Discover the reasons for deer management, learn about the components of the deer management program, and find resources to help alleviate deer conflicts on your property.
White-tailed deer (Odocoileus virginianus) are a beautiful and valuable wildlife species in Prince George’s County. Though once rare in Maryland, the current deer population has become over-abundant. Too many deer will result in ecological problems and increase deer-human conflicts.
The factors that have contributed to the population growth of deer in our region include:
- Abundant food sources found in agriculture and residential landscaping
- Ideal deer habitat found in suburban areas
- Removal of large predators
- Reduced hunting opportunities
The Need for Deer Management
A reduction in population using deer management is needed to address the issues caused by too many deer. Over-abundant deer populations can result in:
- Forest degradation due to heavy browsing of tree seedlings
- Reduced biodiversity
- Increase in invasive plant species
- Increased risk of deer-vehicle collisions
- Potential increased risk of Lyme Disease and other communicable diseases
- Property damage to landscaping, crops, and vehicles
- Poor herd health
Deer Management Programs
The Department is managing select parks to lower the deer population at those sites through public hunting and sharpshooting. Though many parks are experiencing the negative effects of an over-abundant deer population, the Department’s management program is not always a feasible option. Safety is the program’s top priority.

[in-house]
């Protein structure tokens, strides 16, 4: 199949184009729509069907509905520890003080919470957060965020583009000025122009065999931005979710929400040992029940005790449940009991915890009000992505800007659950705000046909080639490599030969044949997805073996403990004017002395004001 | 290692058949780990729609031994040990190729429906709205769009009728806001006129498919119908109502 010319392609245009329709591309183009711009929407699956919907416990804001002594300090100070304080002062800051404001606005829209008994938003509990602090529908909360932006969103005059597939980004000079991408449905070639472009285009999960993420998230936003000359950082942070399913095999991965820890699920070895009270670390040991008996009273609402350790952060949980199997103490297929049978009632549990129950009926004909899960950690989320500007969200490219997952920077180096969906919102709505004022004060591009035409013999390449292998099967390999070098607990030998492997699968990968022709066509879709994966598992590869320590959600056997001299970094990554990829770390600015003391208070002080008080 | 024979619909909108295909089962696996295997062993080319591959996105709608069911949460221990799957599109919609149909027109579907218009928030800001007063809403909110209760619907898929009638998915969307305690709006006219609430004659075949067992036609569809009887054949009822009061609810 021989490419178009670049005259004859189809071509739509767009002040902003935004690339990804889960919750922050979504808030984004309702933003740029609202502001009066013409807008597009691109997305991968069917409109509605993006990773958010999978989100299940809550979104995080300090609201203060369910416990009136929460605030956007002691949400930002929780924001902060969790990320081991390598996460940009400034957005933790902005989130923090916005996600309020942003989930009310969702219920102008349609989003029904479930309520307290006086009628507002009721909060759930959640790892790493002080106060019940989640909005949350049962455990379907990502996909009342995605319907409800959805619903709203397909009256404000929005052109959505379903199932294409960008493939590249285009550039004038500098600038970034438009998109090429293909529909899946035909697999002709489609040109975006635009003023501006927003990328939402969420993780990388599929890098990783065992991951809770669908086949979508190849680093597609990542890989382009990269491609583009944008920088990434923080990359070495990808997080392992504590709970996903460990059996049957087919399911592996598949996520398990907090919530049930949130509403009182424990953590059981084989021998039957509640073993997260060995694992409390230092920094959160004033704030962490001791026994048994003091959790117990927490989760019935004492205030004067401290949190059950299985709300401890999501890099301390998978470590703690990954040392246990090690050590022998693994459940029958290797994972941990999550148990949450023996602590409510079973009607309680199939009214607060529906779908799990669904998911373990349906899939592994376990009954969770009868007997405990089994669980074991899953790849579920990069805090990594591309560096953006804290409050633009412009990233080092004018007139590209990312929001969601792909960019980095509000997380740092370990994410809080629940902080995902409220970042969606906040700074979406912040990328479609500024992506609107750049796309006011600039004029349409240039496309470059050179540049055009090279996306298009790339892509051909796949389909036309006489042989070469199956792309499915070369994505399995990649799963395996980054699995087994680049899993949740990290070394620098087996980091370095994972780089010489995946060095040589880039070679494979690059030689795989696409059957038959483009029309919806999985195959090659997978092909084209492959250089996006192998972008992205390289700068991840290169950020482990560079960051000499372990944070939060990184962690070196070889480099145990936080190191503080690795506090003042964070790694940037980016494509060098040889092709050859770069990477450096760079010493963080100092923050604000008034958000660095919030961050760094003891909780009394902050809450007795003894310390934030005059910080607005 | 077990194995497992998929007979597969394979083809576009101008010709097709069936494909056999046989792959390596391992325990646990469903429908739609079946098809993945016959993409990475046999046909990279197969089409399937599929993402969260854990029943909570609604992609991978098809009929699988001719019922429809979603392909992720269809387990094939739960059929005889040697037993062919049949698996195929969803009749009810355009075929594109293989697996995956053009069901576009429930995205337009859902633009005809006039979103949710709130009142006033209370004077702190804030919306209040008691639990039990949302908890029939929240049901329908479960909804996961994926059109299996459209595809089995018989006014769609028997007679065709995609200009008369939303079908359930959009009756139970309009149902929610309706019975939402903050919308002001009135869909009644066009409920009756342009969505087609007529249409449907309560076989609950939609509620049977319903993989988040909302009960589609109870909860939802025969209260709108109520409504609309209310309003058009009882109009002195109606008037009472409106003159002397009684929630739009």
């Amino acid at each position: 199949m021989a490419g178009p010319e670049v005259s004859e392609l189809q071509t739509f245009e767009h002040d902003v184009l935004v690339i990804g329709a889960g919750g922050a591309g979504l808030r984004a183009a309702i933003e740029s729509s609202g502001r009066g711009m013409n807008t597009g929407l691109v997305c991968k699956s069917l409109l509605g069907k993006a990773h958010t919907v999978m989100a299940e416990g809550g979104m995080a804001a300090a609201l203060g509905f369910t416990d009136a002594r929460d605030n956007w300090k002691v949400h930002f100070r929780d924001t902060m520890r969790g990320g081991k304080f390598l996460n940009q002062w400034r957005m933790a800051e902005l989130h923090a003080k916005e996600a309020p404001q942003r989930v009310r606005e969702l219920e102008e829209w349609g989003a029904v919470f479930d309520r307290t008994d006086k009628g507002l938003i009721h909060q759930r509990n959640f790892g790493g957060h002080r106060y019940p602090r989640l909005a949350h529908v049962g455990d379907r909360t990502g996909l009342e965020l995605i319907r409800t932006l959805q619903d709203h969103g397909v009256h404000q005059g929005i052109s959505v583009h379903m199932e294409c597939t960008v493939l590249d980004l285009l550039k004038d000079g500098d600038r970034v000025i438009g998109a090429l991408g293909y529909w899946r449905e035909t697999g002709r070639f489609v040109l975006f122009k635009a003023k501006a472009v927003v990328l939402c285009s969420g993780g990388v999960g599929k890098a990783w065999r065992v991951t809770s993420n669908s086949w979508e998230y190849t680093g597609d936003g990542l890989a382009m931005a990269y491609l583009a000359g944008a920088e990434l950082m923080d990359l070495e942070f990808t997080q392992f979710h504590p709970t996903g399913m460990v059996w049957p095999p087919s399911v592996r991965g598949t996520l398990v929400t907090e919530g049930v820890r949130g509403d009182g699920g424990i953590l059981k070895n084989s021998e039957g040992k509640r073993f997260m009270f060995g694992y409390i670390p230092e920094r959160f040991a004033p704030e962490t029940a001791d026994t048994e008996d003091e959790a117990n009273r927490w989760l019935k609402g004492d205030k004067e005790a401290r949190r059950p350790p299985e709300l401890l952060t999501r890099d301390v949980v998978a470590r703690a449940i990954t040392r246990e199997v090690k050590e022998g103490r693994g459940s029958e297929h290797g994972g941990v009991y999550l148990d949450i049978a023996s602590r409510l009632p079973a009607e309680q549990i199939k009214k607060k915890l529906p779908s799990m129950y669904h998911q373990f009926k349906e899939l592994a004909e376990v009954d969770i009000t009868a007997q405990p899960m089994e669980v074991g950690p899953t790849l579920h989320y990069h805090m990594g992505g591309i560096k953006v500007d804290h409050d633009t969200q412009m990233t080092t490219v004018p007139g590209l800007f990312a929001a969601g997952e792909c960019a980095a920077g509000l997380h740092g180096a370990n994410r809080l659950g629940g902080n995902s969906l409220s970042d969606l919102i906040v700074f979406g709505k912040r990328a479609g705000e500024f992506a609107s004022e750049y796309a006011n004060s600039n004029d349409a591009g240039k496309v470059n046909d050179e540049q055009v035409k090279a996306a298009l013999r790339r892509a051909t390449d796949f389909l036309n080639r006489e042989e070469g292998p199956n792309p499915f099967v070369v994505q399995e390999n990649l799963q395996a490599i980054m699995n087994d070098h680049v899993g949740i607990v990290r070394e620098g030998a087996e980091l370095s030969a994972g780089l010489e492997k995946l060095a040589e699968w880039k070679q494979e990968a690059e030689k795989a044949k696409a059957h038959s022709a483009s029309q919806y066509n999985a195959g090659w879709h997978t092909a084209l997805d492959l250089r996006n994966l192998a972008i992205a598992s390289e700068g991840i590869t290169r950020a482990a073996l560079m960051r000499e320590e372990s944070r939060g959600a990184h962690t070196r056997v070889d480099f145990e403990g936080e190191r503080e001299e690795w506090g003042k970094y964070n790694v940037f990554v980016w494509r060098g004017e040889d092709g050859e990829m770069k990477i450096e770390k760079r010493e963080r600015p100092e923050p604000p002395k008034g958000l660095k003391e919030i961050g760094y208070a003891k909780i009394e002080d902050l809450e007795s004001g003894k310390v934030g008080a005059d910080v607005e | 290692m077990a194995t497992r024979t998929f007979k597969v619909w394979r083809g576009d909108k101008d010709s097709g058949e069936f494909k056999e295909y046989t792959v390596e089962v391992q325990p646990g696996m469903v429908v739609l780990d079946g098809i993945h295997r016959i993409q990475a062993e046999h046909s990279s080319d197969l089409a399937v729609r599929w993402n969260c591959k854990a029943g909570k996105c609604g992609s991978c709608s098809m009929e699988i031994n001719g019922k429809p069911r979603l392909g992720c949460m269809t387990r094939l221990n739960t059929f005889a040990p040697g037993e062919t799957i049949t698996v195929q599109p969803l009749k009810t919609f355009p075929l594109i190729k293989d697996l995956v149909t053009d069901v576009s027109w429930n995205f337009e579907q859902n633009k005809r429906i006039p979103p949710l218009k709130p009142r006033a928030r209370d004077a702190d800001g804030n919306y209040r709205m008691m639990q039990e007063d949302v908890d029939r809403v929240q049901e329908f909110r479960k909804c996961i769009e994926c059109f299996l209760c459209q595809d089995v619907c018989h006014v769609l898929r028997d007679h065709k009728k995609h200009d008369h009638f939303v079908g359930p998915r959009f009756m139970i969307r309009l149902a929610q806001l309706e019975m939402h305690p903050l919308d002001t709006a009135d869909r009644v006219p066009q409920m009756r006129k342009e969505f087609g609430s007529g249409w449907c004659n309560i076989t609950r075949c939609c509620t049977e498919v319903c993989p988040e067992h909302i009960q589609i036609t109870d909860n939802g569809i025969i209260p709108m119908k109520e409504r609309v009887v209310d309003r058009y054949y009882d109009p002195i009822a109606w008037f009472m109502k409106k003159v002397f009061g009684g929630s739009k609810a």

Deer Management Factors
When determining if deer management is feasible at a park, the Department considers the following:
- Access throughout the park
- Deer population size
- Deer-vehicle collision data
- Ecological damage
- Number of surrounding homes and businesses
- Public comments
- Size of the park
Deer Population Surveys
The deer management program conducts population surveys to estimate the deer population size at select park sites. The recommended deer density is 20 deer per square mile. Park properties that are estimated to have significantly higher deer densities than what is recommended are considered for deer management.
In partnership with Prince George’s County Animal Control, deer-vehicle collision data has been gathered to show where roadkill deer carcasses are removed from county roads. This deer vehicle collision map (PDF) shows those locations. Please note this data does not include unreported carcasses or deer that survive a vehicle collision. The true number of deer-vehicle collisions is believed to be much higher.
Here are some driving tips to help prevent striking a deer with your vehicle:
- Drive the speed limit. Slower driving speeds give you and the deer more time to react.
- Deer are more active from dusk to dawn. Be cautious when driving during these times.
- The fall breeding season (October – December) has the highest occurrence of deer-vehicle collisions because of increased deer activity.
- Look for the eye shine of deer when driving at night.
- Pay attention to stretches of roads with deer crossing signs.
- Deer tend to travel in groups. If one deer is observed crossing the road, drive slowly and look for more deer.
Property owners are able to use various tools to address deer-related conflicts. The following tools can be used to help alleviate issues:
- Deer-resistant Landscaping.
- Hunting (check county and state regulations)
Department of Natural Resources
For questions, please email Deer Management or call (301) 627-7755.